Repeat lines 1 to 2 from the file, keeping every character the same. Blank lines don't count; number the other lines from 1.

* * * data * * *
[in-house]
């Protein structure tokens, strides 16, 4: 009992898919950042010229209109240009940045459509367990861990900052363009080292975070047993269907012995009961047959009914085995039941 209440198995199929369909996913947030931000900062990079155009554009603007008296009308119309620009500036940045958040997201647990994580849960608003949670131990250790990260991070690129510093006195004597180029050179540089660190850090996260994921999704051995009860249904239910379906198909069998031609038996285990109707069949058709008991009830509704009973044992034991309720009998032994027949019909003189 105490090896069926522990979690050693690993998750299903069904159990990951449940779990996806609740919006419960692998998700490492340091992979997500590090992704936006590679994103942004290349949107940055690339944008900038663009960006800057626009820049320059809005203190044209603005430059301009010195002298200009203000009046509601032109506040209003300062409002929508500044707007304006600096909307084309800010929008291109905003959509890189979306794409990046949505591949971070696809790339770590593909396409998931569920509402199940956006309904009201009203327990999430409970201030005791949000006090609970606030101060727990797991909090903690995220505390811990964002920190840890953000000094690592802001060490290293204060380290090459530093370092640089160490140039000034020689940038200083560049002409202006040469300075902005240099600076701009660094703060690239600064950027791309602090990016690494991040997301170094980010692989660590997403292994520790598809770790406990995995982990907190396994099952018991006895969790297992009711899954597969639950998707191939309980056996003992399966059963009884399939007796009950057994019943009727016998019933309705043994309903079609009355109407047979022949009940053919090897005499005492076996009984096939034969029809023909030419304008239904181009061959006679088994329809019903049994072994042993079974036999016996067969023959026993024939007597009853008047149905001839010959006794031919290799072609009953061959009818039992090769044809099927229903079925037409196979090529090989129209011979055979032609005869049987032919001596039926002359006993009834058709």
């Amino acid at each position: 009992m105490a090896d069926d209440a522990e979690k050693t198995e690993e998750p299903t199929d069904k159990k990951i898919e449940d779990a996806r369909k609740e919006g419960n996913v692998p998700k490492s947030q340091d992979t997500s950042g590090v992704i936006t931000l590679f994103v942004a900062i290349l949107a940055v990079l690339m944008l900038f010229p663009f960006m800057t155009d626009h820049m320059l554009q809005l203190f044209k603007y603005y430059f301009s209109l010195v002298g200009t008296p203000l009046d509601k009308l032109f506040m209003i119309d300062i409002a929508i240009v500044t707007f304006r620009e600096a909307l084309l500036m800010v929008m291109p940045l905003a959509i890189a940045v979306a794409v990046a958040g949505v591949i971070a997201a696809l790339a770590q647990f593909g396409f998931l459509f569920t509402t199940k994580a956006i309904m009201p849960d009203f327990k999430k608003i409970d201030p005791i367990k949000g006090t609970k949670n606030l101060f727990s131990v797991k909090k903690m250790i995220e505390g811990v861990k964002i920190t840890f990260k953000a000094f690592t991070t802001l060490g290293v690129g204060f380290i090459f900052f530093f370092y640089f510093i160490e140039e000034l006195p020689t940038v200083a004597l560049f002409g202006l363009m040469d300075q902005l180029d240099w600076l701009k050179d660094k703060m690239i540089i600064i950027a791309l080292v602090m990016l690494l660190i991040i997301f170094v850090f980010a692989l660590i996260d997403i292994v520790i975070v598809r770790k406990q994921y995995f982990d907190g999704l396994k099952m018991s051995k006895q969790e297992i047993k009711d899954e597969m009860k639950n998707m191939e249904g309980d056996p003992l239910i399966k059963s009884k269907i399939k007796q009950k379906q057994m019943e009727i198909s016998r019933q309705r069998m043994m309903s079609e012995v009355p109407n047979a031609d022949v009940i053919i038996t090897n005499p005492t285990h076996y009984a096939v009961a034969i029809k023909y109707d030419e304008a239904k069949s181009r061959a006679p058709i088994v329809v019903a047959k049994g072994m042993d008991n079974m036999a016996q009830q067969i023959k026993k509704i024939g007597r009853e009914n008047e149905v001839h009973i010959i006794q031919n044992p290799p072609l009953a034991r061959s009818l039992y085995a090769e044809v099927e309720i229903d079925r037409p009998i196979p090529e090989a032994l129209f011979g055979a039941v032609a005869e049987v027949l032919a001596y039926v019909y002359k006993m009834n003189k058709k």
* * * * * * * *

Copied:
[in-house]
């Protein structure tokens, strides 16, 4: 009992898919950042010229209109240009940045459509367990861990900052363009080292975070047993269907012995009961047959009914085995039941 209440198995199929369909996913947030931000900062990079155009554009603007008296009308119309620009500036940045958040997201647990994580849960608003949670131990250790990260991070690129510093006195004597180029050179540089660190850090996260994921999704051995009860249904239910379906198909069998031609038996285990109707069949058709008991009830509704009973044992034991309720009998032994027949019909003189 105490090896069926522990979690050693690993998750299903069904159990990951449940779990996806609740919006419960692998998700490492340091992979997500590090992704936006590679994103942004290349949107940055690339944008900038663009960006800057626009820049320059809005203190044209603005430059301009010195002298200009203000009046509601032109506040209003300062409002929508500044707007304006600096909307084309800010929008291109905003959509890189979306794409990046949505591949971070696809790339770590593909396409998931569920509402199940956006309904009201009203327990999430409970201030005791949000006090609970606030101060727990797991909090903690995220505390811990964002920190840890953000000094690592802001060490290293204060380290090459530093370092640089160490140039000034020689940038200083560049002409202006040469300075902005240099600076701009660094703060690239600064950027791309602090990016690494991040997301170094980010692989660590997403292994520790598809770790406990995995982990907190396994099952018991006895969790297992009711899954597969639950998707191939309980056996003992399966059963009884399939007796009950057994019943009727016998019933309705043994309903079609009355109407047979022949009940053919090897005499005492076996009984096939034969029809023909030419304008239904181009061959006679088994329809019903049994072994042993079974036999016996067969023959026993024939007597009853008047149905001839010959006794031919290799072609009953061959009818039992090769044809099927229903079925037409196979090529090989129209011979055979032609005869049987032919001596039926002359006993009834058709």